You'll have to go back to the third quarter of fiscal year 2019, which ended on Dec. 31, 2018, to find a quarterly profit for Canopy Growth (NYSE:CGC). And that profit came with a big asterisk: Canopy's positive earnings of $74.9 million Canadian stemmed entirely from the drop in the fair value of the company's senior convertible notes because its stock sank during the quarter.

CEO Mark Zekulin said in Canopy's fiscal 2020 Q1 conference call in August that the company was "committed to its Canadian business delivering positive adjusted EBITDA [earnings before interest, taxes, depreciation, and amortization] on a quarterly basis within fiscal 2021." He also stated that Canopy plans to have "a sustainable, high-margin, profitable Canadian business."

But Zekulin didn't talk about profitability in Canopy's most recent quarterly update, as the company posted a net loss of nearly CA$375 million. Don't expect him to speak much about it in the near future, either. Here are three reasons Canopy Growth won't be profitable anytime soon.

Maze shaped like a dollar sign with a man standing in it with folded arms and head looking down

Image source: Getty Images.

1. Stock rewards for employees

When asked about Canopy Growth's enormous share-based compensation expense in June, then-CEO Bruce Linton said people should think it was "awesome." But Linton was shown the door soon afterward, and when it comes to achieving profitability, the company's stock rewards for employees are more awful than awesome.

More than 31% of Canopy's operating loss in its latest quarter stemmed from share-based compensation totaling CA$83.8 million. The company even spent more on rewarding its employees with stock than it generated in net revenue during the second quarter.

CFO Mike Lee stated in Canopy's Q2 conference call that "management has restructured its share-based compensation program and will lead to reduced expenses and share-based compensation in the upcoming fiscal year." He didn't provide any details, though, about just how much those expenses will be cut and quickly moved to the next topic. Look for this cost to continue as a major obstacle to Canopy's achieving profitability.

2. International expansion

Note the wording used anytime Canopy Growth's executives talk about profitability and positive adjusted EBITDA. They always qualify their comments as stating that the Canadian business will hit those goals. Why not commit to making the company itself profitable? Zekulin and the rest of Canopy's management team know that there's a lot more investment required for international expansion that will probably delay any hopes of a positive number at the bottom line.

Lee noted in the company's Q2 call that "the U.S. continues to be our No. 1 investment for operating expenses." Canopy Growth has already assembled a U.S. team of close to 100 people. The company will keep pouring money into its U.S. hemp operations at least over the next 12 to 18 months in anticipation of growth in the U.S. CBD market.

Then there are the big potential expenses related to Acreage Holdings. Canopy paid $300 million up front for the option to acquire the U.S.-based cannabis operator. The full price tag of the deal is $3.4 billion, but the transaction will be completed only if federal laws change in the U.S. to allow the legal sale of marijuana. Although Canopy will use stock to complete the acquisition, the company will almost certainly have other expenses if the deal eventually goes through.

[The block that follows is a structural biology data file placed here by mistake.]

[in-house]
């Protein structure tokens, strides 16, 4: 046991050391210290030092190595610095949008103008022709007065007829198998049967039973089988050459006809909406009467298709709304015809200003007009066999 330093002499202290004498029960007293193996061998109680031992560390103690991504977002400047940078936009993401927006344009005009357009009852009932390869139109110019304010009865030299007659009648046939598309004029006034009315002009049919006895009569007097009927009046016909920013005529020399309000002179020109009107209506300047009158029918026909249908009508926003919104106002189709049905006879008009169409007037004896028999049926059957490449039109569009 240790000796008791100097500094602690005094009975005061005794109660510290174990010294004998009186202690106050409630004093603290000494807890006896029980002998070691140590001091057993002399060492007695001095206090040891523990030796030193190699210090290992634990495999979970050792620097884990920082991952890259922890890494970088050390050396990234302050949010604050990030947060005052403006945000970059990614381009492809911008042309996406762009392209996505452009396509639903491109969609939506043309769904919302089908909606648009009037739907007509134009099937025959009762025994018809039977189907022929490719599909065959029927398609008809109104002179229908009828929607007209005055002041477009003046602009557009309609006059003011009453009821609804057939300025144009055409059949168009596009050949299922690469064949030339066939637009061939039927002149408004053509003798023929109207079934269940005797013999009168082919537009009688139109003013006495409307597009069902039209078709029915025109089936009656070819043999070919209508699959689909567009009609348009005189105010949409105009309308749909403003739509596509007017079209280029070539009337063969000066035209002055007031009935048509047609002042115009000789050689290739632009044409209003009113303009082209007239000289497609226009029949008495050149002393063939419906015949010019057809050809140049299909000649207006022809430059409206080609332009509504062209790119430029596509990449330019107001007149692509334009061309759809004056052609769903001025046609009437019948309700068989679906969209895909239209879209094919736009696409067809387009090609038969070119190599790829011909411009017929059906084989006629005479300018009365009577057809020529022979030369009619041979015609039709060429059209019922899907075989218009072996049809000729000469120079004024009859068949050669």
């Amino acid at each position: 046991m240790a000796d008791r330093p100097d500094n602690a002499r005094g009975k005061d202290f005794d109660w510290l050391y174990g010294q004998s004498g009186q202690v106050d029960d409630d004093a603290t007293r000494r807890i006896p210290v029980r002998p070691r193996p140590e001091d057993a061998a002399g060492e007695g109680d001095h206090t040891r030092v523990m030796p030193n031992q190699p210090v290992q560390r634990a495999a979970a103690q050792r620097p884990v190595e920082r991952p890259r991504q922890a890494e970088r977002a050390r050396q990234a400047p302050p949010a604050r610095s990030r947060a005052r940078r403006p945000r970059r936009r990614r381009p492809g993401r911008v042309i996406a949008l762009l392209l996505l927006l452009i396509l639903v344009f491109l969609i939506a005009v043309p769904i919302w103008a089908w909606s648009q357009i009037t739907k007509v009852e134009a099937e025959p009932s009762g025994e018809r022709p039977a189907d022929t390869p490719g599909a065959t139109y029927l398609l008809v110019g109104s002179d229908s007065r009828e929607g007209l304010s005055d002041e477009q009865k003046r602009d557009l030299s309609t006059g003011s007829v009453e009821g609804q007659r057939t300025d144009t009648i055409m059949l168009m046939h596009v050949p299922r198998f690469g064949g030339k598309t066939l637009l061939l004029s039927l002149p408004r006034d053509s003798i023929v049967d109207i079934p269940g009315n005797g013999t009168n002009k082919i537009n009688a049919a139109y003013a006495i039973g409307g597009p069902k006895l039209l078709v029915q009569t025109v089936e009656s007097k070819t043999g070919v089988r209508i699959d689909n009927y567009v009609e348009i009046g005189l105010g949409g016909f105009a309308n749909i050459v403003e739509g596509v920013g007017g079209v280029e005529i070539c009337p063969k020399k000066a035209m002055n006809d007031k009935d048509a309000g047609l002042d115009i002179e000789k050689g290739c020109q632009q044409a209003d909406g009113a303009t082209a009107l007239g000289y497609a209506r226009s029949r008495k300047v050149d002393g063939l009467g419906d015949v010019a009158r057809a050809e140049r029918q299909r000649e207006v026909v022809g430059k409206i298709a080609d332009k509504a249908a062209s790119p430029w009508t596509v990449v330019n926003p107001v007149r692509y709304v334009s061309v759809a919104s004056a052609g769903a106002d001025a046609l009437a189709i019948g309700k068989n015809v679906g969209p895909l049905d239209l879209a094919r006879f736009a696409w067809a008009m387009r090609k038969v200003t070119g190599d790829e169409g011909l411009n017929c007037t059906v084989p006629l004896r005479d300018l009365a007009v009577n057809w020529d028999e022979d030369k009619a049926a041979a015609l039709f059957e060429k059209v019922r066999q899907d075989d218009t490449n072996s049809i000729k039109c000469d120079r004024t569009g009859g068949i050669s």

3. Uncertain revenue growth

So far, we've only talked about Canopy Growth's expenses as presenting problems for achieving profitability. However, revenue could be a big factor as well -- in particular, the uncertainty of Canopy's future revenue growth.

The biggest factor behind Canopy's lackluster revenue in Q2 was the lacking retail infrastructure in Canada. This situation is likely to improve, but there's a huge question mark over whether it will improve as rapidly as Canopy thinks it will. The company is projecting 40 new retail cannabis stores opening monthly in Ontario beginning in January 2020. That's optimistic, to say the least.

It also remains to be seen if Canopy's big bet on cannabis-infused beverages will pay off. The company's strategy is to disrupt the beverage alcohol market in Canada with its new CBD and THC beverages. But creating an entirely new market is easier said than done. 

Canopy's safety net

There are also other reasons Canopy Growth won't be profitable anytime soon. MKM Partners analyst Bill Kirk recently wrote to clients that his firm doesn't think Canopy Growth will become profitable by fiscal 2022. Kirk anticipates increased spending from the company. He also expects pressure on Canopy's business in Canada as additional supply reaches the market.

Should investors be worried about the company's murky path to profitability? For most marijuana stocks, the answer would be a resounding "yes." However, Canopy Growth has a safety net that most of its peers don't: its partnership with Constellation Brands (NYSE:STZ).

Canopy had CA$2.7 billion in cash, cash equivalents, and marketable securities on hand as of Sept. 30, thanks to its big influx of cash from Constellation. That's enough to carry the company well into the future even at its current breakneck level of spending. Canopy will also benefit from its relationship with Constellation as it moves into the U.S. market, for example, using the big beverage alcohol company's distribution network.

Expect Constellation to keep the heat on Canopy to get its spending under control as well. Canopy's next CEO (a search is under way) will almost certainly be someone Constellation thinks can guide the company on a path to profitability. While Canopy won't be profitable anytime soon, it will probably be profitable more quickly than it otherwise would have been because of the influence of Constellation Brands.